Figure 1. A stylized rendering of the integration of biosphere and technosphere. Image credit: Original Graphic.

The Psychological Dimension

We all have a personal identity.  It begins with the self-awareness that we grow into during childhood; and it evolves over the course of our life.  We typically identify ourselves as members of various groups and there is often a psychological tension within a human being between independence and group membership. 

These groups may include family, ethic group, professional group, and religious affiliation, as well as citizenship in a city, a state, and a nation.  Membership in a group is recognized as conveying rights and responsibilities. 

As noted, an essential feature of the Great Transition will be that individuals augment their multiple existing group memberships with membership in new groups focused on addressing human-induced environmental change. 

The Education Dimension

One of humanity’s most important evolved traits is the capacity to transfer knowledge by way of social learning.  Language is a tool for efficient communication of information horizontally (within a generation) and vertically (across generations).  The Great Transition will require a global society with citizens who understand enough Earth system science to appreciate the need for humanity to manage its impact on the biosphere and the rest of the Earth system.  They must generally be literate, so as to assimilate basic information about what is going on in the world, and to some degree be scientifically literate so they can understand the underlying mechanisms that explain what is going on.   

The Geopolitical Dimension

Since the Treaty of Westphalia in 1648, what happens within national borders is in principle largely left to the inhabitants of the nation.  Nations have subsequently become protective of their national sovereignty.

Issues of global environmental change now disrupt and challenge that principle.  National emissions of greenhouse gases sum up to a major global scale impact on the environment.  National sovereignty is thus not sacrosanct; nations must cooperate, or they will all suffer.  The current global wave of nationalism, especially the push back against commitments to international negotiations and agreements, is inhibiting movement towards a Great Transition.  A significant step forward would be formation of a new global environmental governance institution, such as the proposed World Environment Organization.

The Great Transition concept has thus far spread rather thinly across humanity.  But as a global society forms in response to global environmental change, it should become foundational.

Peak Human Population and the Global Environment

David P. Turner / September 11, 2020

Introduction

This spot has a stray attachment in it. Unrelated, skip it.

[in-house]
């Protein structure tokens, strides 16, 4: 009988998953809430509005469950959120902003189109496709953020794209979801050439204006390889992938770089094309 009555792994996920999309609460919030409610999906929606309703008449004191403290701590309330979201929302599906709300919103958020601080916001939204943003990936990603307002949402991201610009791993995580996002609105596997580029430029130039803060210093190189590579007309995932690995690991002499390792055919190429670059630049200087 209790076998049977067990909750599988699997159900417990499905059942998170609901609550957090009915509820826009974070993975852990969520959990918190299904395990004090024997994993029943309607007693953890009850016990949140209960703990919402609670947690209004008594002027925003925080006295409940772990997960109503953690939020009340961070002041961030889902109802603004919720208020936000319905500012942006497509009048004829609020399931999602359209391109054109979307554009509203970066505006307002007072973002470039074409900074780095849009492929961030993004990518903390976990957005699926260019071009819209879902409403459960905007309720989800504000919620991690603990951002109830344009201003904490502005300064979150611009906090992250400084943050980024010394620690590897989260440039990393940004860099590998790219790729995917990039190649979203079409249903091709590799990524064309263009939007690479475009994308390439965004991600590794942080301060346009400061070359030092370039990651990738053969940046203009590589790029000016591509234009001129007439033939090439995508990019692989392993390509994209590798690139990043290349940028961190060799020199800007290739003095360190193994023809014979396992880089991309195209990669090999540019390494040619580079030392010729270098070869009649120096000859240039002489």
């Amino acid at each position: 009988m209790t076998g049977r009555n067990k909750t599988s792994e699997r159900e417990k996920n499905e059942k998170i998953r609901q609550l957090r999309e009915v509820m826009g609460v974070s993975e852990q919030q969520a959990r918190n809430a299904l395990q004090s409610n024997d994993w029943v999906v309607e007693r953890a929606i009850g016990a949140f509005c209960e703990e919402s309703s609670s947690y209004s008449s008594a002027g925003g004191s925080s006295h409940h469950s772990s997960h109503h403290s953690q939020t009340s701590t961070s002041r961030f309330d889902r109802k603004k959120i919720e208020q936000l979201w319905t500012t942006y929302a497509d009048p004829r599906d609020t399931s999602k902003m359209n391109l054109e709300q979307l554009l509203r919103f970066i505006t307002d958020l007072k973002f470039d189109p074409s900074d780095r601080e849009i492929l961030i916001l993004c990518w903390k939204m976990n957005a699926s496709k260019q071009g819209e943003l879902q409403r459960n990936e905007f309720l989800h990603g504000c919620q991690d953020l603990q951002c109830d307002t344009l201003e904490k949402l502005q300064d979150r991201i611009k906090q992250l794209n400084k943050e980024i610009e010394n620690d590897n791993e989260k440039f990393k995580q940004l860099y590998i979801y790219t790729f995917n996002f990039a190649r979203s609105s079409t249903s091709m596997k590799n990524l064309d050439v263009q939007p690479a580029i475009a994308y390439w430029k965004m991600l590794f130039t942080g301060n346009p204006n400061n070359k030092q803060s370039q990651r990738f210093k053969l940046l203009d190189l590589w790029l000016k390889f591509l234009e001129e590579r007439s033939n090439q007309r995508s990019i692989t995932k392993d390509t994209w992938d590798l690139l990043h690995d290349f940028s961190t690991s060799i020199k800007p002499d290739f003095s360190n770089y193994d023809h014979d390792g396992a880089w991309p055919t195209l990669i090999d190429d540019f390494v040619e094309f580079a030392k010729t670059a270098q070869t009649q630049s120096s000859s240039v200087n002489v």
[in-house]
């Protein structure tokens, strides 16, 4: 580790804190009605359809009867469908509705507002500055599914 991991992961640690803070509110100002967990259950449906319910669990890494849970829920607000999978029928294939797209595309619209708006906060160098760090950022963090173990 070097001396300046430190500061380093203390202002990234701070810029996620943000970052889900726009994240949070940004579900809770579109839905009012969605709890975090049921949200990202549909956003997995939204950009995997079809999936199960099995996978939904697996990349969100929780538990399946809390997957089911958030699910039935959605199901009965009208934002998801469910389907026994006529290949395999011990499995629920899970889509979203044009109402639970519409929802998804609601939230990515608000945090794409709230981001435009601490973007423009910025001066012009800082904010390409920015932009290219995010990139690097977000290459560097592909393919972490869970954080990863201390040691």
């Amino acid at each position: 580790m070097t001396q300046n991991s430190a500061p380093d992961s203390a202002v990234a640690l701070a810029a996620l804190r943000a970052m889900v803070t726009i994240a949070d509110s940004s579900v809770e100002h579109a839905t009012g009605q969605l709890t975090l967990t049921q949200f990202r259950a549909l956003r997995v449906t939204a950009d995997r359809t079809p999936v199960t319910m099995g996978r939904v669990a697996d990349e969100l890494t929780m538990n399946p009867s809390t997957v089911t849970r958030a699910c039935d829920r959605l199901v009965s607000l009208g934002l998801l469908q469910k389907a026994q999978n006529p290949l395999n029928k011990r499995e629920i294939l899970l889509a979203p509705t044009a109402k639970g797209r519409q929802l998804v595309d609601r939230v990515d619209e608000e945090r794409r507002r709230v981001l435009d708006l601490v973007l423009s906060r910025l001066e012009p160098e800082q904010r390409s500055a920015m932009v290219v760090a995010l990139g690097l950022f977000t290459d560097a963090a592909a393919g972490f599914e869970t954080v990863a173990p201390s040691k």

A key pursuit in the field of Earth System Science is measuring and monitoring global scale structures and processes.  These measurements have led to the concept of the “Great Acceleration”, a name given to the period since around 1950 during which many global scale attributes related to the human enterprise (the technosphere) began rising in an exponential fashion.  The increase in global population is the iconic example.

Intuitively, it seems unlikely that this level of population increase and associated resource consumption could continue indefinitely on a finite planet.  Practically speaking, problems have begun to arise both with resource shortages and environmental degradation from excess waste production (e.g. global warming and ocean acidification from massive fossil fuel combustion).

Humanity clearly must transition to a more sustainable relationship with the rest of the Earth system.  The way forward lies in bending those exponentially rising Great Acceleration curves for population and resources use, hitting the peaks, and engineering declines.

As noted by ecologists long ago, total resource use (Impact) is a function of the number of people (Population), their per capita use (Affluence), and the efficiency with which raw resources are converted to useful products (Technology).

Resource use per person obviously varies tremendously, hinting at the special responsibility of the more developed countries to limit population growth (the net effect of births minus deaths and immigration minus emigration).  But all humans consume natural resources.  Thus, the high projected population growth rates in less developed countries must also be brought down.  The sooner global population peaks, the less natural capital (e.g. biodiversity) will be degraded, the less likely that competition for resources will lead to human conflict, and the less likely that climate change will trigger tipping points in the Earth system that precipitate extreme impacts on humans.